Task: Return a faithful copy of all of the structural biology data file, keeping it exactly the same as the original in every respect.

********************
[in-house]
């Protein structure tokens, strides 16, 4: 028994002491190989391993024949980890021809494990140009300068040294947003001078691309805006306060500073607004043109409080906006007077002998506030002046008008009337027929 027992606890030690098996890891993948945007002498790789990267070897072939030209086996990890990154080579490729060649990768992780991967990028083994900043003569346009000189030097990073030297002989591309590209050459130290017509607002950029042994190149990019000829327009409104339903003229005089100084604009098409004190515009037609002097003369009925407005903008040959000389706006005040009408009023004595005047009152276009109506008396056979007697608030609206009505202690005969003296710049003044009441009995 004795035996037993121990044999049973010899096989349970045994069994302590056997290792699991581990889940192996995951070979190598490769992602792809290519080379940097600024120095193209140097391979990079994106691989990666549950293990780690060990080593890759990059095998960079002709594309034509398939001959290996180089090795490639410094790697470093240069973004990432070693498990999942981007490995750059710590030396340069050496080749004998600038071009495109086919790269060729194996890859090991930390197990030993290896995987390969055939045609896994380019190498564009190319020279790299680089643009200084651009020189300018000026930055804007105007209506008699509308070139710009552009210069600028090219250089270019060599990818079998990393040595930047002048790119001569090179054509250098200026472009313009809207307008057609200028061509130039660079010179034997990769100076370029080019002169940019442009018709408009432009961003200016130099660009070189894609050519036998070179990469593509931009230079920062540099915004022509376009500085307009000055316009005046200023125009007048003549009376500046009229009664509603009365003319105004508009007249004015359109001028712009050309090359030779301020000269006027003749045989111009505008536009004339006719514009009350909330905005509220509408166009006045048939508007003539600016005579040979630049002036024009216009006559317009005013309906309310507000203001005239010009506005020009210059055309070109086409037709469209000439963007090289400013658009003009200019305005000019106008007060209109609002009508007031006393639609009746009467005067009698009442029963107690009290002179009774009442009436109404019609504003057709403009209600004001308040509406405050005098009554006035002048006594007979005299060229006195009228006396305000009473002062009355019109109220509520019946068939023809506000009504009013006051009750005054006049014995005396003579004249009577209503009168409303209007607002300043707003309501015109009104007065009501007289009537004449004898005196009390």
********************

[in-house]
């Protein structure tokens, strides 16, 4: 028994002491190989391993024949980890021809494990140009300068040294947003001078691309805006306060500073607004043109409080906006007077002998506030002046008008009337027929 027992606890030690098996890891993948945007002498790789990267070897072939030209086996990890990154080579490729060649990768992780991967990028083994900043003569346009000189030097990073030297002989591309590209050459130290017509607002950029042994190149990019000829327009409104339903003229005089100084604009098409004190515009037609002097003369009925407005903008040959000389706006005040009408009023004595005047009152276009109506008396056979007697608030609206009505202690005969003296710049003044009441009995 004795035996037993121990044999049973010899096989349970045994069994302590056997290792699991581990889940192996995951070979190598490769992602792809290519080379940097600024120095193209140097391979990079994106691989990666549950293990780690060990080593890759990059095998960079002709594309034509398939001959290996180089090795490639410094790697470093240069973004990432070693498990999942981007490995750059710590030396340069050496080749004998600038071009495109086919790269060729194996890859090991930390197990030993290896995987390969055939045609896994380019190498564009190319020279790299680089643009200084651009020189300018000026930055804007105007209506008699509308070139710009552009210069600028090219250089270019060599990818079998990393040595930047002048790119001569090179054509250098200026472009313009809207307008057609200028061509130039660079010179034997990769100076370029080019002169940019442009018709408009432009961003200016130099660009070189894609050519036998070179990469593509931009230079920062540099915004022509376009500085307009000055316009005046200023125009007048003549009376500046009229009664509603009365003319105004508009007249004015359109001028712009050309090359030779301020000269006027003749045989111009505008536009004339006719514009009350909330905005509220509408166009006045048939508007003539600016005579040979630049002036024009216009006559317009005013309906309310507000203001005239010009506005020009210059055309070109086409037709469209000439963007090289400013658009003009200019305005000019106008007060209109609002009508007031006393639609009746009467005067009698009442029963107690009290002179009774009442009436109404019609504003057709403009209600004001308040509406405050005098009554006035002048006594007979005299060229006195009228006396305000009473002062009355019109109220509520019946068939023809506000009504009013006051009750005054006049014995005396003579004249009577209503009168409303209007607002300043707003309501015109009104007065009501007289009537004449004898005196009390």